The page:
Milton residents to vote on $87 million referendum to improve schools

Milton residents to vote on $87 million referendum to improve schools

Voters in Milton will soon head to the polls to vote on an $87 million capital referendum for the School District of Milton.

District officials said the referendum is needed to fix various problems throughout the schools, including overcrowding and aging buildings. The Facilities Advisory Community Team came up with the proposed solution.

“We haven’t had a new high school in 50 years,” Lesley Hammer, FACT co-chair, said. “The high school has been added on, but there’s overcrowding throughout the entire district.”

The $87 million capital referendum would build a new high school, complete with a new pool and four-station gymnasium. District Administrator Tim Schigur said the swimming pool in the current high school is 52 years old, and it loses more than 600 gallons of water a day.

“We have a lot of needs to address,” he said.

If the referendum passes and the new high school is built, the middle school students would move into the current high school and the pool in that building would be filled in.

The current middle school building would remain empty, but the school board would decide what to do with the facility. East Elementary School would also be added on to, and other schools in the district would get maintenance, safety and security upgrades.

“Everybody realizes that in order to have a strong community, you have to have strong schools,” Hammer said.

There are two referendum questions on the ballot. The first one is for $2.5 million in operating costs that would be paid for five years.

“The operational side of things is very important because that’s our lifeblood,” Schigur said. “The operations are our people and our programs. A significant chunk of that is to maintain; it’s not just for additional new stuff.”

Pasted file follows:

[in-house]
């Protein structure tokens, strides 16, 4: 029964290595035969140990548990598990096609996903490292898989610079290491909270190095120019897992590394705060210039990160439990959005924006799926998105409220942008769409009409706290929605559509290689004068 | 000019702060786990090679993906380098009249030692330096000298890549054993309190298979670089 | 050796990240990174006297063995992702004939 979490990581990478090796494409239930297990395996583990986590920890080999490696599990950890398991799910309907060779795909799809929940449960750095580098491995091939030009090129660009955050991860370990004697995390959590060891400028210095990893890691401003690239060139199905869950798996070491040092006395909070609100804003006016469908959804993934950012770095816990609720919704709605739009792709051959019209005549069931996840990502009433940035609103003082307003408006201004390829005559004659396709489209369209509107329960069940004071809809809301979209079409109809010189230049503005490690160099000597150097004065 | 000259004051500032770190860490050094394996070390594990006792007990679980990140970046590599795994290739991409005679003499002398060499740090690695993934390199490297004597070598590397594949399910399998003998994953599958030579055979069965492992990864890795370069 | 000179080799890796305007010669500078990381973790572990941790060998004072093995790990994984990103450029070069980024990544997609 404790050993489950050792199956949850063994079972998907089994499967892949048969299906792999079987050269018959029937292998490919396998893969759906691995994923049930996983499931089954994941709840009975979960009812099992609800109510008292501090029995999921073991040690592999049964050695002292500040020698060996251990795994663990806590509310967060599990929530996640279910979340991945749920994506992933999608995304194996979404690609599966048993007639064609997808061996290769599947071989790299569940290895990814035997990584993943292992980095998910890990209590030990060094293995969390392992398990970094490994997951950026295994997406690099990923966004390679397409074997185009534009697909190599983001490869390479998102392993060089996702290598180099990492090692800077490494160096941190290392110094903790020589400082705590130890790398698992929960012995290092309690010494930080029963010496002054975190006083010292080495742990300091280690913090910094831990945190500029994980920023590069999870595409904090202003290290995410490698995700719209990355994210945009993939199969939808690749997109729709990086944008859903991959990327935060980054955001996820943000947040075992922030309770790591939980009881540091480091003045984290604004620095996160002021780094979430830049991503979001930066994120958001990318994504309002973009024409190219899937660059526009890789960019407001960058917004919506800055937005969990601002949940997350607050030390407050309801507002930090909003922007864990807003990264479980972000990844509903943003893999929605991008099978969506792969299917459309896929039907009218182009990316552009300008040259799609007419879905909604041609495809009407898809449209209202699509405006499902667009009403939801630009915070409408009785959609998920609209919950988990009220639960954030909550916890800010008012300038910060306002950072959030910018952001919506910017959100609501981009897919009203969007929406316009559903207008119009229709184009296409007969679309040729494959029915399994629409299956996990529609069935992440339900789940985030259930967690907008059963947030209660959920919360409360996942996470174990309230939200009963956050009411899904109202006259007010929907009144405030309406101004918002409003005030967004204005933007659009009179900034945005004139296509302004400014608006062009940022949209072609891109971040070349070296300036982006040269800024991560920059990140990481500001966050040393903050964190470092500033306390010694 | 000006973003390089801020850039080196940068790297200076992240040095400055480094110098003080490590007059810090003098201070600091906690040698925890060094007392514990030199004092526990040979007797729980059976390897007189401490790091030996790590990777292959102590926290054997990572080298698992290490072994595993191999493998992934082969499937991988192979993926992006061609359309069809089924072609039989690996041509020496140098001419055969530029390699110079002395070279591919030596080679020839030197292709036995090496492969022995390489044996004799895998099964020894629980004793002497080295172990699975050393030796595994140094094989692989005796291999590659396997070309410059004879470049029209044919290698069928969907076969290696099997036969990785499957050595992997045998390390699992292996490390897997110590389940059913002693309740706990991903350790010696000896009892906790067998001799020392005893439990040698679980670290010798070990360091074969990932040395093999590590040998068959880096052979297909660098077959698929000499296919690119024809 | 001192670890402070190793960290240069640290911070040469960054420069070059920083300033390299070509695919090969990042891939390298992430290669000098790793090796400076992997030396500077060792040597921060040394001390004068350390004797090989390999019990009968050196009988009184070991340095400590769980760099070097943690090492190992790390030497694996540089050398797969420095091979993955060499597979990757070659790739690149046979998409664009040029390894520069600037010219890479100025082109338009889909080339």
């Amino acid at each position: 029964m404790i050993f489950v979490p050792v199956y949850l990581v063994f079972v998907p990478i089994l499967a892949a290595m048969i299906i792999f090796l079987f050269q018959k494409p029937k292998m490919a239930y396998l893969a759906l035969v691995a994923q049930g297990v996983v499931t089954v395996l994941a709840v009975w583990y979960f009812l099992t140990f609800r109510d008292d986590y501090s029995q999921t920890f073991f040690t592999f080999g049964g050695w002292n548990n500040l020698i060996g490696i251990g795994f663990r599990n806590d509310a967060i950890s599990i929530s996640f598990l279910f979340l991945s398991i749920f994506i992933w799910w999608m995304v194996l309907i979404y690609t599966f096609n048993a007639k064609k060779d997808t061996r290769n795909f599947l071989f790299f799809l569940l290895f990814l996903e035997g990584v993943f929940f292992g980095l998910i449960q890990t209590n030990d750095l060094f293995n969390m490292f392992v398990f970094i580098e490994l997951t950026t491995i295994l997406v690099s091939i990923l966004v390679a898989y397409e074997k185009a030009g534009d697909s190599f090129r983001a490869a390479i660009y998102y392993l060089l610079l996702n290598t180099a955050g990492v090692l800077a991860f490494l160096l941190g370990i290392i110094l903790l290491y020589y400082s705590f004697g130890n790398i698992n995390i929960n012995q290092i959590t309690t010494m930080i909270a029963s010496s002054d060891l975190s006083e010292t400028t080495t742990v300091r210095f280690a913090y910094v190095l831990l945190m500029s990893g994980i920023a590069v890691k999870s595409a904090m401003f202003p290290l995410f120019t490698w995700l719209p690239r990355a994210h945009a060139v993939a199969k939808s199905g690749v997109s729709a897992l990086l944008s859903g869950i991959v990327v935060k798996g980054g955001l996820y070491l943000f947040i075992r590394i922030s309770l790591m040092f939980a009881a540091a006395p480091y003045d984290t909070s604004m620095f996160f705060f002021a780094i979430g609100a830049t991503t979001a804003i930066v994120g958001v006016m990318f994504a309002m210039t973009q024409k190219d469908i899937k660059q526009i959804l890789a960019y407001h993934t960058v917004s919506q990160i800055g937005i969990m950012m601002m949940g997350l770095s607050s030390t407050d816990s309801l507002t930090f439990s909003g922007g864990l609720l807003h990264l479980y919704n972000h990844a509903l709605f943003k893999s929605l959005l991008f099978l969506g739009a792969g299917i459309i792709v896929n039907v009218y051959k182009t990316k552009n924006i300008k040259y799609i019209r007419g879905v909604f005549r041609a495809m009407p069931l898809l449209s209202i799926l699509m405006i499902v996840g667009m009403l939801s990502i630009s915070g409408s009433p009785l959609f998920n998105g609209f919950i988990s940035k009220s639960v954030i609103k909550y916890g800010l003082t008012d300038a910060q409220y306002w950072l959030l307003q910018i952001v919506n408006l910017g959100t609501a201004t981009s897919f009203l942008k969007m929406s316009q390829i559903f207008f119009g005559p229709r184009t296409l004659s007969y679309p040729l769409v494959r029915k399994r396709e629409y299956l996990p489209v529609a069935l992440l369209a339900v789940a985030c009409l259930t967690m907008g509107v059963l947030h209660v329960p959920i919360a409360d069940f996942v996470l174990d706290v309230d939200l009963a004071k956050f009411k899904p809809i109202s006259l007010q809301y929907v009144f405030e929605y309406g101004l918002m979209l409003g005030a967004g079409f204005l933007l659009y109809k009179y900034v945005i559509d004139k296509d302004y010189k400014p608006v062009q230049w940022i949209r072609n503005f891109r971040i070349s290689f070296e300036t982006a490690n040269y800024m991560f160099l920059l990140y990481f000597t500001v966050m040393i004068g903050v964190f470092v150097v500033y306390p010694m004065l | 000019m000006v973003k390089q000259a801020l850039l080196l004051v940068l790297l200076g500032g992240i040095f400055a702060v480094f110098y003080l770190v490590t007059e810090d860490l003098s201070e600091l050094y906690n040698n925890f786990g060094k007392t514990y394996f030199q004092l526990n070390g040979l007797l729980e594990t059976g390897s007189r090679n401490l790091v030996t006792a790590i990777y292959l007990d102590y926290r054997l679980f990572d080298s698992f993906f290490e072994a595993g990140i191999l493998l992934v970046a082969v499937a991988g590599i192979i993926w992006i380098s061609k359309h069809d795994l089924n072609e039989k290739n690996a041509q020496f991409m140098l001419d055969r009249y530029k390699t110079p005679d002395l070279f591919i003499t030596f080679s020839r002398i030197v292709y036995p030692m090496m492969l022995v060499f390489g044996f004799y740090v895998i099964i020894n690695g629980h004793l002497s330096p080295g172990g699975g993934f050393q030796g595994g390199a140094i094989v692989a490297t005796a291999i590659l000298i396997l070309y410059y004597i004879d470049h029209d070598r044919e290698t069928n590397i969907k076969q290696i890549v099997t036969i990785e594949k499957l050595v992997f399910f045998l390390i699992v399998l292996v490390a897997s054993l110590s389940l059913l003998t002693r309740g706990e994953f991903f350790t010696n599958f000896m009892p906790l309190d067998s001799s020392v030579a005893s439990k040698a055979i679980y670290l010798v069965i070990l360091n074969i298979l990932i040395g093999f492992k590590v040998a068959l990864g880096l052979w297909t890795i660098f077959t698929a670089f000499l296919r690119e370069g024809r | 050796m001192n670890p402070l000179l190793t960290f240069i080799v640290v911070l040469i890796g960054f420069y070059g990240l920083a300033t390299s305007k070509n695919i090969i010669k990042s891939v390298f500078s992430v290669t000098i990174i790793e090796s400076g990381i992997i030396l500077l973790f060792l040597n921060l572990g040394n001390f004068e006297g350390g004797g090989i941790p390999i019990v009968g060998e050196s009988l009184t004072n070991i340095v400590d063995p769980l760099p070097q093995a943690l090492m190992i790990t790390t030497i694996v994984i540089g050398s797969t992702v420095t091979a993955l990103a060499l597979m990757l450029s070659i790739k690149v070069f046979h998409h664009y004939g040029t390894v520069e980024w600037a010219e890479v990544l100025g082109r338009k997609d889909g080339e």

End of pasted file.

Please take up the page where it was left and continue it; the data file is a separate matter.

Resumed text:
The second question is the $87 million capital referendum.

“We’re very hopeful that the school district community will support this to maintain and enhance the programming that we currently have and to address the problems and the challenges that we have been talking about for the better part of a decade now,” Schigur said.

Broken down, district officials said the cost of the operational referendum for a $100,000 home would be $124 per year for five years, and the capital referendum would cost $177 a year for 20 years.

“We’ve lowered taxes the last three years, so it’d be a much smaller increase to the taxpayer this year from last year,” Schigur said.

Many “Vote Yes For Kids” signs can be seen around town, but not everyone is on board. Brian Kvapil is the spokesperson for “Do What’s Best For Kids, Vote No.

He said the group thinks the proposal for the new pool and gym are luxury items, and the money could be better spent somewhere else.

“We have a lot of deferred maintenance needs that are not going to be covered with this referendum, and at some point, the district is going to have to come back to the taxpayers and ask for more money,” Kvapil said.

He said he agrees the district buildings need to be updated, but he thinks the issues could be addressed in a better way than the referendum that’s up for vote.

“There is definitely no one that disagrees that our facilities need to be improved and something needs to be done,” he said. “However, with this referendum, with a third of the referendum going to athletic facilities that are a luxury as they’re designed, that leaves out a lot of things that we can’t take care of.”